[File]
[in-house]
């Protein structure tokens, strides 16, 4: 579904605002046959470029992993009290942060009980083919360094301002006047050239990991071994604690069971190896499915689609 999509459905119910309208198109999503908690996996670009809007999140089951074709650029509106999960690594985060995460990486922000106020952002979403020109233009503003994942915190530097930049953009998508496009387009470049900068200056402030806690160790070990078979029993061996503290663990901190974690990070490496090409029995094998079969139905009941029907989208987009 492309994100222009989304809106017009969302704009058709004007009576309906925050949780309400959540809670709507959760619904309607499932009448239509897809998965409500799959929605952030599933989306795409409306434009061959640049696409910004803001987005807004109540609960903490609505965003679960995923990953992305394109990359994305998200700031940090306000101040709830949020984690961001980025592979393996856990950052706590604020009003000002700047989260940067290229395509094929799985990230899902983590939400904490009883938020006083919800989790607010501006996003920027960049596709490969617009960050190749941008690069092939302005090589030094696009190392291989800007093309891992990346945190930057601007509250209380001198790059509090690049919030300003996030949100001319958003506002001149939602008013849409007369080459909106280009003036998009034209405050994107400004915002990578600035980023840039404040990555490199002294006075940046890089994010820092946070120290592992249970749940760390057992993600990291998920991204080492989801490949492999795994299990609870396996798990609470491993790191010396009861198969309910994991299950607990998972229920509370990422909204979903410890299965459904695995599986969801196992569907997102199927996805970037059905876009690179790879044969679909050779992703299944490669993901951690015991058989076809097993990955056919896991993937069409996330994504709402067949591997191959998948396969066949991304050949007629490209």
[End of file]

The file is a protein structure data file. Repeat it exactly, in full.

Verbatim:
[in-house]
């Protein structure tokens, strides 16, 4: 579904605002046959470029992993009290942060009980083919360094301002006047050239990991071994604690069971190896499915689609 999509459905119910309208198109999503908690996996670009809007999140089951074709650029509106999960690594985060995460990486922000106020952002979403020109233009503003994942915190530097930049953009998508496009387009470049900068200056402030806690160790070990078979029993061996503290663990901190974690990070490496090409029995094998079969139905009941029907989208987009 492309994100222009989304809106017009969302704009058709004007009576309906925050949780309400959540809670709507959760619904309607499932009448239509897809998965409500799959929605952030599933989306795409409306434009061959640049696409910004803001987005807004109540609960903490609505965003679960995923990953992305394109990359994305998200700031940090306000101040709830949020984690961001980025592979393996856990950052706590604020009003000002700047989260940067290229395509094929799985990230899902983590939400904490009883938020006083919800989790607010501006996003920027960049596709490969617009960050190749941008690069092939302005090589030094696009190392291989800007093309891992990346945190930057601007509250209380001198790059509090690049919030300003996030949100001319958003506002001149939602008013849409007369080459909106280009003036998009034209405050994107400004915002990578600035980023840039404040990555490199002294006075940046890089994010820092946070120290592992249970749940760390057992993600990291998920991204080492989801490949492999795994299990609870396996798990609470491993790191010396009861198969309910994991299950607990998972229920509370990422909204979903410890299965459904695995599986969801196992569907997102199927996805970037059905876009690179790879044969679909050779992703299944490669993901951690015991058989076809097993990955056919896991993937069409996330994504709402067949591997191959998948396969066949991304050949007629490209």